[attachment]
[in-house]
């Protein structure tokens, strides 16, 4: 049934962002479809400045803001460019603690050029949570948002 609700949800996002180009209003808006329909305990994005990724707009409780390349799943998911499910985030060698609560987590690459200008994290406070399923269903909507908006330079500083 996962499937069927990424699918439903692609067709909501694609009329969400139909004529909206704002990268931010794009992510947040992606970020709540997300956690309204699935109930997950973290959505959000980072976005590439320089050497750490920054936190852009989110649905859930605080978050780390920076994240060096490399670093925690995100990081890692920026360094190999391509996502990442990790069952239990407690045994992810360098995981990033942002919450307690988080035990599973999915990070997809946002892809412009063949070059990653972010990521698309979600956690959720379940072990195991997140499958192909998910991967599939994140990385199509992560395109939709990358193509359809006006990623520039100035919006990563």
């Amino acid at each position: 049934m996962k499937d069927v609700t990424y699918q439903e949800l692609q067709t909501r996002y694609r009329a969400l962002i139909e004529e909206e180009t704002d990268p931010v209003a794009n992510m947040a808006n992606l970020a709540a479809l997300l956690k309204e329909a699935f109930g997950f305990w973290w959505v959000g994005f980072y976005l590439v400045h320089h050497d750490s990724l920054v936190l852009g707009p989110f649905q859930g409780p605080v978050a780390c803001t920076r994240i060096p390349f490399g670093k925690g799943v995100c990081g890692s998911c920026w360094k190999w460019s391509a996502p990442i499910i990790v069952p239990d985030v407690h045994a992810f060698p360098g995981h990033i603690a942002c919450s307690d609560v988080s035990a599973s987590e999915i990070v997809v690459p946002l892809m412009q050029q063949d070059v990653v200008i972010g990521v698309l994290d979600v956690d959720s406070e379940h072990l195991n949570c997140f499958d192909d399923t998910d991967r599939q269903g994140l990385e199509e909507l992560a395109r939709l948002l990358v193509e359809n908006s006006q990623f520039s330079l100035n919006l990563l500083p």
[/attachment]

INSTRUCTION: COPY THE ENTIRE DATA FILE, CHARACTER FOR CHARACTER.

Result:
[in-house]
């Protein structure tokens, strides 16, 4: 049934962002479809400045803001460019603690050029949570948002 609700949800996002180009209003808006329909305990994005990724707009409780390349799943998911499910985030060698609560987590690459200008994290406070399923269903909507908006330079500083 996962499937069927990424699918439903692609067709909501694609009329969400139909004529909206704002990268931010794009992510947040992606970020709540997300956690309204699935109930997950973290959505959000980072976005590439320089050497750490920054936190852009989110649905859930605080978050780390920076994240060096490399670093925690995100990081890692920026360094190999391509996502990442990790069952239990407690045994992810360098995981990033942002919450307690988080035990599973999915990070997809946002892809412009063949070059990653972010990521698309979600956690959720379940072990195991997140499958192909998910991967599939994140990385199509992560395109939709990358193509359809006006990623520039100035919006990563």
């Amino acid at each position: 049934m996962k499937d069927v609700t990424y699918q439903e949800l692609q067709t909501r996002y694609r009329a969400l962002i139909e004529e909206e180009t704002d990268p931010v209003a794009n992510m947040a808006n992606l970020a709540a479809l997300l956690k309204e329909a699935f109930g997950f305990w973290w959505v959000g994005f980072y976005l590439v400045h320089h050497d750490s990724l920054v936190l852009g707009p989110f649905q859930g409780p605080v978050a780390c803001t920076r994240i060096p390349f490399g670093k925690g799943v995100c990081g890692s998911c920026w360094k190999w460019s391509a996502p990442i499910i990790v069952p239990d985030v407690h045994a992810f060698p360098g995981h990033i603690a942002c919450s307690d609560v988080s035990a599973s987590e999915i990070v997809v690459p946002l892809m412009q050029q063949d070059v990653v200008i972010g990521v698309l994290d979600v956690d959720s406070e379940h072990l195991n949570c997140f499958d192909d399923t998910d991967r599939q269903g994140l990385e199509e909507l992560a395109r939709l948002l990358v193509e359809n908006s006006q990623f520039s330079l100035n919006l990563l500083p």